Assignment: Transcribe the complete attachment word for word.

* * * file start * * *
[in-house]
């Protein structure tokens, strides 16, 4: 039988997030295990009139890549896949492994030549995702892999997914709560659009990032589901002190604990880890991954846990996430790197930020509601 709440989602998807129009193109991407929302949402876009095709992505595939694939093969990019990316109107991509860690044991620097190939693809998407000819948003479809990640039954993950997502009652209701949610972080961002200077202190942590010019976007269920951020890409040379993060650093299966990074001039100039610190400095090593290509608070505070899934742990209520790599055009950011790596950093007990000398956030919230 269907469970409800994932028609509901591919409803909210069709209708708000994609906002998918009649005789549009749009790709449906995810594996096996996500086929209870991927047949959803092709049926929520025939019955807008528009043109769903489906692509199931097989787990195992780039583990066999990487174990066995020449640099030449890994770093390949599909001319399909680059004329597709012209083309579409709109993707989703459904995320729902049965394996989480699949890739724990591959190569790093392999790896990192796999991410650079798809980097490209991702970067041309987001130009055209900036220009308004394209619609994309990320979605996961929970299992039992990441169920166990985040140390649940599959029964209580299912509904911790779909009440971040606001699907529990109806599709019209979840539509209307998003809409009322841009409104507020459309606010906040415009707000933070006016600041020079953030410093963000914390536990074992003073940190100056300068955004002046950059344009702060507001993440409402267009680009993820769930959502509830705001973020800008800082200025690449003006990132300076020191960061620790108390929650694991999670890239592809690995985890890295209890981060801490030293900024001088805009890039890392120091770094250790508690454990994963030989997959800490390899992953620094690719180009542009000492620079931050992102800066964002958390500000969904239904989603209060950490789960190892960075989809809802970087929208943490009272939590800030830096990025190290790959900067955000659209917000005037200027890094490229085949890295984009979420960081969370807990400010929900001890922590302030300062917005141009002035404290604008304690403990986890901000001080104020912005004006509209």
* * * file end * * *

[in-house]
């Protein structure tokens, strides 16, 4: 039988997030295990009139890549896949492994030549995702892999997914709560659009990032589901002190604990880890991954846990996430790197930020509601 709440989602998807129009193109991407929302949402876009095709992505595939694939093969990019990316109107991509860690044991620097190939693809998407000819948003479809990640039954993950997502009652209701949610972080961002200077202190942590010019976007269920951020890409040379993060650093299966990074001039100039610190400095090593290509608070505070899934742990209520790599055009950011790596950093007990000398956030919230 269907469970409800994932028609509901591919409803909210069709209708708000994609906002998918009649005789549009749009790709449906995810594996096996996500086929209870991927047949959803092709049926929520025939019955807008528009043109769903489906692509199931097989787990195992780039583990066999990487174990066995020449640099030449890994770093390949599909001319399909680059004329597709012209083309579409709109993707989703459904995320729902049965394996989480699949890739724990591959190569790093392999790896990192796999991410650079798809980097490209991702970067041309987001130009055209900036220009308004394209619609994309990320979605996961929970299992039992990441169920166990985040140390649940599959029964209580299912509904911790779909009440971040606001699907529990109806599709019209979840539509209307998003809409009322841009409104507020459309606010906040415009707000933070006016600041020079953030410093963000914390536990074992003073940190100056300068955004002046950059344009702060507001993440409402267009680009993820769930959502509830705001973020800008800082200025690449003006990132300076020191960061620790108390929650694991999670890239592809690995985890890295209890981060801490030293900024001088805009890039890392120091770094250790508690454990994963030989997959800490390899992953620094690719180009542009000492620079931050992102800066964002958390500000969904239904989603209060950490789960190892960075989809809802970087929208943490009272939590800030830096990025190290790959900067955000659209917000005037200027890094490229085949890295984009979420960081969370807990400010929900001890922590302030300062917005141009002035404290604008304690403990986890901000001080104020912005004006509209």